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Charmaine Willis (University at Albany, SUNY), “Framing the Conversation: the US Military and Anti-US-Military Activism in Japan”
August 5 @ 8:00 pm - 9:00 pm EDT
U.S. EDT: August 5 (Thu), 8 – 9 PM
JST: August 6 (Fri), 9 – 10 AM
NOTE: Registration required! Link.
Since the end of WWII, the US has maintained a military presence in Japan with bases spread throughout the archipelago. Tensions emerge periodically between the base presence and the local population, particularly on the southernmost island of Okinawa. The US military presence in Okinawa has elicited more local resistance than its presence in mainland Japan, despite large and strategically important bases there. Until recently, previous research on anti-US-base protests in Japan has taken for granted the disparity in protest activity between Okinawa and the Japanese mainland, failing to examine the possible reasons for this difference. This study seeks to discern why the US bases in Okinawa have elicited more protest than the bases on the Japanese mainland through a mixed-method analysis that employs an original protest event dataset, activist and elite interviews, and primary sources. I argue that the difference is primarily rooted in divergent protest framing and discursive opportunity structures. When the US military presence is visible, as in Okinawa, anti-US-military activists’ frames are more likely to resonate. Additionally, communities like Okinawa that have been historically marginalized by the central government and/or the US are more likely to support anti-US-military activism vis-à-vis protests. This study endeavors not only to answer the questions surrounding anti-US protest disparity in Japan, but also to contribute to the understanding of under what conditions sustained protest mobilization emerges.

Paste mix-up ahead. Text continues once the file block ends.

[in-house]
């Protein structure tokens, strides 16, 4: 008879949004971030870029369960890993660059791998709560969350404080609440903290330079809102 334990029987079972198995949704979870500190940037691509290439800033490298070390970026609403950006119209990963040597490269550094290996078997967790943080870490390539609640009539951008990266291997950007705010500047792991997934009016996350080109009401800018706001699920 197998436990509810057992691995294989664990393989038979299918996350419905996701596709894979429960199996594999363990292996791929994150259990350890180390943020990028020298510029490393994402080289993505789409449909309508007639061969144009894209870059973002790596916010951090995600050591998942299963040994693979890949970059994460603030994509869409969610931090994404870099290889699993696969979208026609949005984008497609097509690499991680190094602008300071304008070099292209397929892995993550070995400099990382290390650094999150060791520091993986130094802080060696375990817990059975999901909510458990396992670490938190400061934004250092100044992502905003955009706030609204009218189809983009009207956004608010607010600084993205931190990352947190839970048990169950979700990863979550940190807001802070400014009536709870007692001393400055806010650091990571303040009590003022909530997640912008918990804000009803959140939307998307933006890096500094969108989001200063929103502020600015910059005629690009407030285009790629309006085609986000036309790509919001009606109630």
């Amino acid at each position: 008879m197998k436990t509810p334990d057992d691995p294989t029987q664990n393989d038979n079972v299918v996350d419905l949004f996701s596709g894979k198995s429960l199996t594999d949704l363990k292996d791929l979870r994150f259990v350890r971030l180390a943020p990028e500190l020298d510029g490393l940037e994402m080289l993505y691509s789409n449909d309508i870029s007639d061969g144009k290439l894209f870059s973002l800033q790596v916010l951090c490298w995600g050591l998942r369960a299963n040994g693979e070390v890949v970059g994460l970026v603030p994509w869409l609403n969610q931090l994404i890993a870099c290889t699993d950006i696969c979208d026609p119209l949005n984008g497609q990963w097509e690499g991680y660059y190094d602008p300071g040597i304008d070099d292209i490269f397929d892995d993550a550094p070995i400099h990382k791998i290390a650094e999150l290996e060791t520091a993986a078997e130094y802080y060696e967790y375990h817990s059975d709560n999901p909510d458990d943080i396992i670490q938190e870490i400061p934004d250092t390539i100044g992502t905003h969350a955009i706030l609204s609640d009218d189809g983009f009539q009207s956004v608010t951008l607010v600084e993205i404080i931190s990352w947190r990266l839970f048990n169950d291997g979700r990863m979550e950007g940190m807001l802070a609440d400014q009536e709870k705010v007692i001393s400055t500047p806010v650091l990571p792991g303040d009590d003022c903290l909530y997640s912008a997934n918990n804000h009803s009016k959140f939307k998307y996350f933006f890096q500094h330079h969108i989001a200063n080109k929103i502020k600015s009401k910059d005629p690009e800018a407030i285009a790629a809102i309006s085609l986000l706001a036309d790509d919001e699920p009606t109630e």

Paper can be found here.
Presenter: Charmaine Willis (University at Albany, SUNY).
Chair: Amy Catalinac (New York University).